How to Make Your Hotel Marketable

By Mike Handelsman Group General Manager, | February 12, 2012

It's not uncommon for two hotel owners simultaneously looking to sell their businesses in the same area to undergo completely different experiences. One might find the selling process to go quickly and smoothly, with the business commanding a respectable price. At the same time, the other might struggle as the hotel sits on the market for many months, eventually selling for much less than they had hoped. What accounts for these two very different experiences? The first seller most likely had a much better understanding of how to make their hotel marketable to prospective buyers.

In many ways, selling a hotel isn't too different from selling a house. In both cases there are certain factors that can have a significant impact on whether or not the property is marketable to buyers, such as physical condition, the quality of a for-sale listing and financial details. Ultimately, though, selling a business is a unique situation that presents unique challenges. If hotel owners enter into the selling process without sufficient knowledge and preparation, they could find that their businesses sell for less and stay on the market much longer than they'd like.

To make a business as marketable as possible, hotel sellers should pay close attention to the following considerations:

Create a strong listing

While the physical condition of a hotel is a critical element in its marketability, how a seller presents the establishment in a for-sale listing can be just as important. Sellers who create strong, carefully thought-out listings almost always have the most success selling their businesses. The top goal should be to provide as many details as possible without revealing the exact identity of the business (assuming you'd like to keep that confidential, as most sellers do). Sellers who take this approach are usually leaps and bounds ahead of the competition from the start, and are likely to pull in higher prices and sell their hotels in much less time.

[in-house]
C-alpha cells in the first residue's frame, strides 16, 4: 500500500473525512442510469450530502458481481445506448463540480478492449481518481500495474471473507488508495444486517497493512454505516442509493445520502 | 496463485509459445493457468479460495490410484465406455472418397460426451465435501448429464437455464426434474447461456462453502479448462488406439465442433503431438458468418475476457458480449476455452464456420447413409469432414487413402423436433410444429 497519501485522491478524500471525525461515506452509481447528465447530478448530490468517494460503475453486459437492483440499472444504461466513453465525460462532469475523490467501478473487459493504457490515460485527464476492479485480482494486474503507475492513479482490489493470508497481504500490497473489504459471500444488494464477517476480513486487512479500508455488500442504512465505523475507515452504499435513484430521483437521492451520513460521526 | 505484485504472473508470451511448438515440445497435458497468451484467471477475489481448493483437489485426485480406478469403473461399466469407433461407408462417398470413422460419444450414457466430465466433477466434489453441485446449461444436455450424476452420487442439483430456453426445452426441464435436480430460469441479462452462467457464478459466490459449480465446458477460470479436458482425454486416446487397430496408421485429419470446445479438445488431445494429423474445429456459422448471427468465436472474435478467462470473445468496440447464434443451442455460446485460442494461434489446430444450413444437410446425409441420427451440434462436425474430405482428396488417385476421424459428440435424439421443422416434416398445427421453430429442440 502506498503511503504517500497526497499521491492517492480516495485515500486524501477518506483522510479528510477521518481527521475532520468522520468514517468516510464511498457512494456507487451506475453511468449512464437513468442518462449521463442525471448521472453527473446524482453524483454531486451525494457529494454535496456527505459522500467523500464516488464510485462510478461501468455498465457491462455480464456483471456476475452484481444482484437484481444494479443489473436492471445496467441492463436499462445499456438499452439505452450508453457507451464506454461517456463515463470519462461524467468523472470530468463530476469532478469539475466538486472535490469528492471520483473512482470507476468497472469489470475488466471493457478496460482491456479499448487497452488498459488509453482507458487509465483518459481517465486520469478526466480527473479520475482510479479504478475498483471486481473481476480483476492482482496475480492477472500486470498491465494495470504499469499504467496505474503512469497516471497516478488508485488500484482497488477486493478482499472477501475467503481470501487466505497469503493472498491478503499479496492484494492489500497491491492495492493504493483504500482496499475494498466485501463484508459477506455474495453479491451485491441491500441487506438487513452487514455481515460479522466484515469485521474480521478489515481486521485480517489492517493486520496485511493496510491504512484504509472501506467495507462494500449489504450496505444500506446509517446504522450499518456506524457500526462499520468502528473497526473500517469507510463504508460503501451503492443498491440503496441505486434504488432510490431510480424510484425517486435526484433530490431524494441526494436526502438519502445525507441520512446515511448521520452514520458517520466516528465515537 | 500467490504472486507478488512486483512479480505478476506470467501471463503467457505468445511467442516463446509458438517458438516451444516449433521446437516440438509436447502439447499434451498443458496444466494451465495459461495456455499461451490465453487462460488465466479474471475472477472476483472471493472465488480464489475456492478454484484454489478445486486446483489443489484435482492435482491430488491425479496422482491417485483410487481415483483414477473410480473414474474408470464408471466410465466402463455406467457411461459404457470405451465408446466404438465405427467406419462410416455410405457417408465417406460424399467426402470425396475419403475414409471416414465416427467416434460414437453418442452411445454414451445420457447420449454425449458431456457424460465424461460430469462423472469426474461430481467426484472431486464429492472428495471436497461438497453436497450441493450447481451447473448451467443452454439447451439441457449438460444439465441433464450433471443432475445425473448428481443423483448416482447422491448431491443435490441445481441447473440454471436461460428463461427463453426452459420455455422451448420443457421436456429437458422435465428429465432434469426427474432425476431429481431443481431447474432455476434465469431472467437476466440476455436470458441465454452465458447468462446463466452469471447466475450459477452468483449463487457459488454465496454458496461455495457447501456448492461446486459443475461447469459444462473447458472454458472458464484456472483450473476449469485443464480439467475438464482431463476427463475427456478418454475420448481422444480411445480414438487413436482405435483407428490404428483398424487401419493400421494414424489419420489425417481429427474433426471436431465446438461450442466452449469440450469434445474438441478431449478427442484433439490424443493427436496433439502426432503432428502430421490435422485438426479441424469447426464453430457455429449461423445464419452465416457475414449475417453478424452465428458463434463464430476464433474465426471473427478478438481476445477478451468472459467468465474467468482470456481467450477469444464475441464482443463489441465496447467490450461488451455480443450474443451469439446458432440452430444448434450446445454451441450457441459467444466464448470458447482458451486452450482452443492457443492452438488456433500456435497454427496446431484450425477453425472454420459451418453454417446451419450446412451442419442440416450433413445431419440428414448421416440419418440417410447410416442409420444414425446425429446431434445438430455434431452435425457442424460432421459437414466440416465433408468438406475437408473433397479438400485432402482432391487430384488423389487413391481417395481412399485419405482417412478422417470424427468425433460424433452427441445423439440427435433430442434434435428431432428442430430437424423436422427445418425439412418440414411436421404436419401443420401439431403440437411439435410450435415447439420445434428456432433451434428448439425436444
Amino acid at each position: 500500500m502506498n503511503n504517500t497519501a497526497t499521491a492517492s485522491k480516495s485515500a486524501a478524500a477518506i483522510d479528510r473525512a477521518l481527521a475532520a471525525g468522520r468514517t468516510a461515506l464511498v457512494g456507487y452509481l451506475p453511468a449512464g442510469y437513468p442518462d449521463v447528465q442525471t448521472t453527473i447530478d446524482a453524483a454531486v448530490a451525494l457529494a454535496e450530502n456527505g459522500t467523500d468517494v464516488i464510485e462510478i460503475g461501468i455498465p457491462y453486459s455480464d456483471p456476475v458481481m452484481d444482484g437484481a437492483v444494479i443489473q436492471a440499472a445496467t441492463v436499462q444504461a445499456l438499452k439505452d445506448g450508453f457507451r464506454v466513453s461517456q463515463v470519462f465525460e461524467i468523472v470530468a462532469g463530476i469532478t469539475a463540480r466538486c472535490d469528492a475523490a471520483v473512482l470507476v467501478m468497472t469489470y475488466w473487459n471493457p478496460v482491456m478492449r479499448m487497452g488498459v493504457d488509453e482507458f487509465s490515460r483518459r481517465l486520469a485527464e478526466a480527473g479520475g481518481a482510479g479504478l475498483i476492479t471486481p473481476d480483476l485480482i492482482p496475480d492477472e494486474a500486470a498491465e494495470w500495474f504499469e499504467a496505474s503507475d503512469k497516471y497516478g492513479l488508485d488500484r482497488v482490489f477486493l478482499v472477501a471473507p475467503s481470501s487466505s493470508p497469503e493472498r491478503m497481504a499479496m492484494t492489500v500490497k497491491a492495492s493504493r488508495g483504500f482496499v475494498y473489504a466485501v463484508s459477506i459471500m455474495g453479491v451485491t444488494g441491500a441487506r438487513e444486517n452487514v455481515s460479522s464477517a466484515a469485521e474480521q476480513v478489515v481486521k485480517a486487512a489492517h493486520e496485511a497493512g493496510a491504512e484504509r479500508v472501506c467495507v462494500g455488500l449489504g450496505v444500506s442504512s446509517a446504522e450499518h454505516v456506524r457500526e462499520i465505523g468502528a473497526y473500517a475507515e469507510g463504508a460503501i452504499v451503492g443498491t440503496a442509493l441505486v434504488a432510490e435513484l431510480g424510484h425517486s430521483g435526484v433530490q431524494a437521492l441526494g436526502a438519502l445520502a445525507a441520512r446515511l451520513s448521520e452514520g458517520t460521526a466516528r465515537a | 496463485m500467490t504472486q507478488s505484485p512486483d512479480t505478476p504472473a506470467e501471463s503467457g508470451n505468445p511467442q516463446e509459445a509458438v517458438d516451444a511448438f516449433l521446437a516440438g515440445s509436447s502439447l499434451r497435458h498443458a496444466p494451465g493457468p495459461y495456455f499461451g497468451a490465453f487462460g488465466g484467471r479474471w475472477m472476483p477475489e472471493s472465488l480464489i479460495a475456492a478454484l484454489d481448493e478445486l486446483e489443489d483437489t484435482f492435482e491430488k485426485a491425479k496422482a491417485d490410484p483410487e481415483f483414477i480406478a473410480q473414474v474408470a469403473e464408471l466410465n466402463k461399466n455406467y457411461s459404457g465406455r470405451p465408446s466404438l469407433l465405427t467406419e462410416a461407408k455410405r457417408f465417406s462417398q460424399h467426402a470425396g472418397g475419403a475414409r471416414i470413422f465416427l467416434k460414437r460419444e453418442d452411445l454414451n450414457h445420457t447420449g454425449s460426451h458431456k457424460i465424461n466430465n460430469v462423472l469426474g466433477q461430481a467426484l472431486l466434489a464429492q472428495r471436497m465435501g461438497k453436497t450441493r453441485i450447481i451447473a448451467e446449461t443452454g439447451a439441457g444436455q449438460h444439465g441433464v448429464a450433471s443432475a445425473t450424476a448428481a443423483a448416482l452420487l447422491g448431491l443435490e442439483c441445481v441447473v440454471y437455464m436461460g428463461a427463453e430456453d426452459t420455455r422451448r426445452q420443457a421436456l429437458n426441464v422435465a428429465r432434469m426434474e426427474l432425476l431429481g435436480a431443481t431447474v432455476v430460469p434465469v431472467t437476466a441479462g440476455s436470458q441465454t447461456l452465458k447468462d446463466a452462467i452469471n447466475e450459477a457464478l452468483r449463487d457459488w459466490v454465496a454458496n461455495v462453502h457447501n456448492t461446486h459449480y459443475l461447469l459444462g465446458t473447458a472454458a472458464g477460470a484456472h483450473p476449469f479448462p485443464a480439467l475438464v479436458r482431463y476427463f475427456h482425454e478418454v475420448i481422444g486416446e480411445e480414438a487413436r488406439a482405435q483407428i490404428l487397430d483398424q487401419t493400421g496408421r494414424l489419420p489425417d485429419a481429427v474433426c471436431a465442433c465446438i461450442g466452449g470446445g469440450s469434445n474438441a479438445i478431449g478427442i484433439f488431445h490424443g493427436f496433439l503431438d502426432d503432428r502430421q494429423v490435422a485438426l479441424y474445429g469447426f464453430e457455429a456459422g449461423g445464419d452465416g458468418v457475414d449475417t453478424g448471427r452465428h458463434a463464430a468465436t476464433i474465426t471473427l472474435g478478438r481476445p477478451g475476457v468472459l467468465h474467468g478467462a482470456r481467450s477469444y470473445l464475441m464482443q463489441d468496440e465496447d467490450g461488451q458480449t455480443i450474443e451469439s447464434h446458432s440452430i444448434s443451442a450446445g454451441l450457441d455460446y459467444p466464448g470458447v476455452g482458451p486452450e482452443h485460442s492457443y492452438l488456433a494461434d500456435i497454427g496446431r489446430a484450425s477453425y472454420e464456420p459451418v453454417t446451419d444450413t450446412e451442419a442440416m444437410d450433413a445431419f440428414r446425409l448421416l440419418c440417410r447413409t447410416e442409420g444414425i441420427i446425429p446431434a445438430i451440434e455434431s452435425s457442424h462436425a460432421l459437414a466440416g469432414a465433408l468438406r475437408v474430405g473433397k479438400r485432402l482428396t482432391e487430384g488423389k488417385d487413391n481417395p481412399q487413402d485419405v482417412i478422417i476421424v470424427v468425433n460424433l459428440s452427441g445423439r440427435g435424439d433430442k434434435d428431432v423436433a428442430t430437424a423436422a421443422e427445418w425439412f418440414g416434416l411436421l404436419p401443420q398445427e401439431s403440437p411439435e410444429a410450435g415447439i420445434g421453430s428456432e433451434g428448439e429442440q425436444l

The first step is to determine where you will list your hotel for sale. Traditional local newspaper listings can target a niche audience, but online listings typically offer much wider exposure. The marketing strategies and overall functionality of business-for-sale websites differ greatly from site to site, so it's crucial to do your homework before deciding where to list.

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Coming up in January 2019...

Mobile Technology: The Future is Now

Mobile Technology continues to advance at a relentless pace and the hotel industry continues to adapt. Hotel guests have shown a strong preference for mobile self-service - from checking-in/out at a hotel kiosk, to ordering room service, making dinner reservations, booking spa treatments, and managing laundry/dry cleaning services. And they also enjoy the convenience of paying for these services with smart phone mobile payments. In addition, some hotels have adopted a “concierge in your pocket” concept. Through a proprietary hotel app, guests can access useful information such as local entertainment venues, tourist attractions, event calendars, and medical facilities and services. In-room entertainment continues to be a key factor, as guests insist on the capacity to plug in their own mobile devices to customize their entertainment choices. Mobile technology also allows for greater marketing opportunities. For example, many hotels have adopted the use of “push notifications” - sending promotions, discounts and special event messages to guests based on their property location, purchase history, profiles, etc. Near field communication (NFC) technology is also being utilized to support applications such as opening room doors, earning loyalty points, renting a bike, accessing a rental car, and more. Finally, some hotels have adopted more futuristic technology. Robots are in use that have the ability to move between floors to deliver room service requests for all kinds of items - food, beverages, towels, toothbrushes, chargers and snacks. And infrared scanners are being used by housekeeping staff that can detect body heat within a room, alerting staff that the room is occupied and they should come back at a later time. The January Hotel Business Review will report on what some hotels are doing to maximize their opportunities in this exciting mobile technology space.